Heightened Labour Shortage: Older workers are retiring and they may not return to the workforce

GeneralApril 28, 2022 10:15

 

Singapore F&B restaurant owners have been grappling with a manpower crunch despite MOM’s call to tap on “housewives and retirees”. However, many of the restaurant owners noted that F&B is usually the last option due to” long hours on your feet, working weekends” with a “high risk of getting COVID”. 

Older workers retiring and not returning to the workforce is also part of the Grey resignation.
In the US, close to 70% of 5 million people who left work during the pandemic were older than 55. In the UK, the employment rate of those over the 50s fell by double that of those aged between 25 and 49 years in 2020. At first glance, this may be a welcome sign for younger workers to make their way past the job hogging baby boomers. However, for employers and workers, the big picture is far from ideal as the grey resignation signals a reversal of an important pre-covid 19 trend towards older workers. In the US, the percentage of workers aged 55 and above rose from 13 percent in 2000 to 24 percent in 2019, similar to most other countries.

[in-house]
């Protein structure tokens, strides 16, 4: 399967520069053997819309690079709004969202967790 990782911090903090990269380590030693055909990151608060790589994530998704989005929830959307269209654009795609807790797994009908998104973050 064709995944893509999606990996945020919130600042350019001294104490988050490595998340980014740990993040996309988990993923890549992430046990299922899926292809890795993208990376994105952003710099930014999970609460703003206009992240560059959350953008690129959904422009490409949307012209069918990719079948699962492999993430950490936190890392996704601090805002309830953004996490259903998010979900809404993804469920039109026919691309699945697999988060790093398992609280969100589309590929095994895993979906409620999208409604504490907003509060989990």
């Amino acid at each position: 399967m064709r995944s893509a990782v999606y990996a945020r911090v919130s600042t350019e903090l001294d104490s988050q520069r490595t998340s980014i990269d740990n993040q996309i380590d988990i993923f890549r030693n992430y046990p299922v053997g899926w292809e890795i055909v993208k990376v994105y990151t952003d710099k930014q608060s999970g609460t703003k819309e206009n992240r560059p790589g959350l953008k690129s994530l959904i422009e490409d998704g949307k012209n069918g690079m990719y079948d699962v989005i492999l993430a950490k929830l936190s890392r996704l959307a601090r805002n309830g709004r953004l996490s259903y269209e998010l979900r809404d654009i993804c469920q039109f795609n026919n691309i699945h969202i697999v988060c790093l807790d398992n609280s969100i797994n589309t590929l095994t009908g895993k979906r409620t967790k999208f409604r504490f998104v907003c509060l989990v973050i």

Governments wanted older workers in the workforce and they increased retirement ages to address the concern that a shrinking share of younger workers would have to support a larger aging population. Since these workers were aware of their replaceability, they agreed to less than ideal working conditions and hours. However, now the tide has turned.

The loss of mature, experienced workers can hit a business hard with a “skills drain”. Therefore, companies need to think more about attracting and retaining these workers. One way is to allow a continuation of the autonomy granted to workers during the pandemic. More freedom and flexibility are the way to go.
 
What can your company do to attract and retain older workers to resolve the labour crunch issue? 

 

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